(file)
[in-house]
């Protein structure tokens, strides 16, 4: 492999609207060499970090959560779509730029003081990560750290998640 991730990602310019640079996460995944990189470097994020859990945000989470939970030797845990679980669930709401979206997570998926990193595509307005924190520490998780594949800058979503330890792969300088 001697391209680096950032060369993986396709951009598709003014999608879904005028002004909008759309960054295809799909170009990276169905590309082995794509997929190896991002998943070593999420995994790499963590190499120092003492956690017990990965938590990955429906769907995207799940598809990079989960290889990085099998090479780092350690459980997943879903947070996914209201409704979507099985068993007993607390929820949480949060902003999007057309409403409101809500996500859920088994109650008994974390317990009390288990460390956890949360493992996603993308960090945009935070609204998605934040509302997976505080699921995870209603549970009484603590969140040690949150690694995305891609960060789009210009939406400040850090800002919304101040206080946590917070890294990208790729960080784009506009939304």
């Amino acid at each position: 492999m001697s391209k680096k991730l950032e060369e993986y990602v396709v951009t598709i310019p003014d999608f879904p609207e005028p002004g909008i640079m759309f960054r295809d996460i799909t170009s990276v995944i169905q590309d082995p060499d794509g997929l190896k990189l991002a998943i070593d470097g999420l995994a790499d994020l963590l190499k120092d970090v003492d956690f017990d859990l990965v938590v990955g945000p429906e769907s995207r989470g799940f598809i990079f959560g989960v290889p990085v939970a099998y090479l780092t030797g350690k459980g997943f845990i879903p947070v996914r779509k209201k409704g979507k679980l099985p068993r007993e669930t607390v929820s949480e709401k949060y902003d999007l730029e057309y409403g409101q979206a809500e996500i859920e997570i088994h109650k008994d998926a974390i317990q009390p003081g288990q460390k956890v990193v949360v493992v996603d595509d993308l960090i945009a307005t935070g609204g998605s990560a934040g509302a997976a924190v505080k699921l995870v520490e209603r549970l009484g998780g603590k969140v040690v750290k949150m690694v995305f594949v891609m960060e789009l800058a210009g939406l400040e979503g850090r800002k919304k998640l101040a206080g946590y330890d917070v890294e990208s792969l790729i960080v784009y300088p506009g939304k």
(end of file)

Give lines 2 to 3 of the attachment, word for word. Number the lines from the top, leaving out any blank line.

């Protein structure tokens, strides 16, 4: 492999609207060499970090959560779509730029003081990560750290998640 991730990602310019640079996460995944990189470097994020859990945000989470939970030797845990679980669930709401979206997570998926990193595509307005924190520490998780594949800058979503330890792969300088 001697391209680096950032060369993986396709951009598709003014999608879904005028002004909008759309960054295809799909170009990276169905590309082995794509997929190896991002998943070593999420995994790499963590190499120092003492956690017990990965938590990955429906769907995207799940598809990079989960290889990085099998090479780092350690459980997943879903947070996914209201409704979507099985068993007993607390929820949480949060902003999007057309409403409101809500996500859920088994109650008994974390317990009390288990460390956890949360493992996603993308960090945009935070609204998605934040509302997976505080699921995870209603549970009484603590969140040690949150690694995305891609960060789009210009939406400040850090800002919304101040206080946590917070890294990208790729960080784009506009939304």
């Amino acid at each position: 492999m001697s391209k680096k991730l950032e060369e993986y990602v396709v951009t598709i310019p003014d999608f879904p609207e005028p002004g909008i640079m759309f960054r295809d996460i799909t170009s990276v995944i169905q590309d082995p060499d794509g997929l190896k990189l991002a998943i070593d470097g999420l995994a790499d994020l963590l190499k120092d970090v003492d956690f017990d859990l990965v938590v990955g945000p429906e769907s995207r989470g799940f598809i990079f959560g989960v290889p990085v939970a099998y090479l780092t030797g350690k459980g997943f845990i879903p947070v996914r779509k209201k409704g979507k679980l099985p068993r007993e669930t607390v929820s949480e709401k949060y902003d999007l730029e057309y409403g409101q979206a809500e996500i859920e997570i088994h109650k008994d998926a974390i317990q009390p003081g288990q460390k956890v990193v949360v493992v996603d595509d993308l960090i945009a307005t935070g609204g998605s990560a934040g509302a997976a924190v505080k699921l995870v520490e209603r549970l009484g998780g603590k969140v040690v750290k949150m690694v995305f594949v891609m960060e789009l800058a210009g939406l400040e979503g850090r800002k919304k998640l101040a206080g946590y330890d917070v890294e990208s792969l790729i960080v784009y300088p506009g939304k």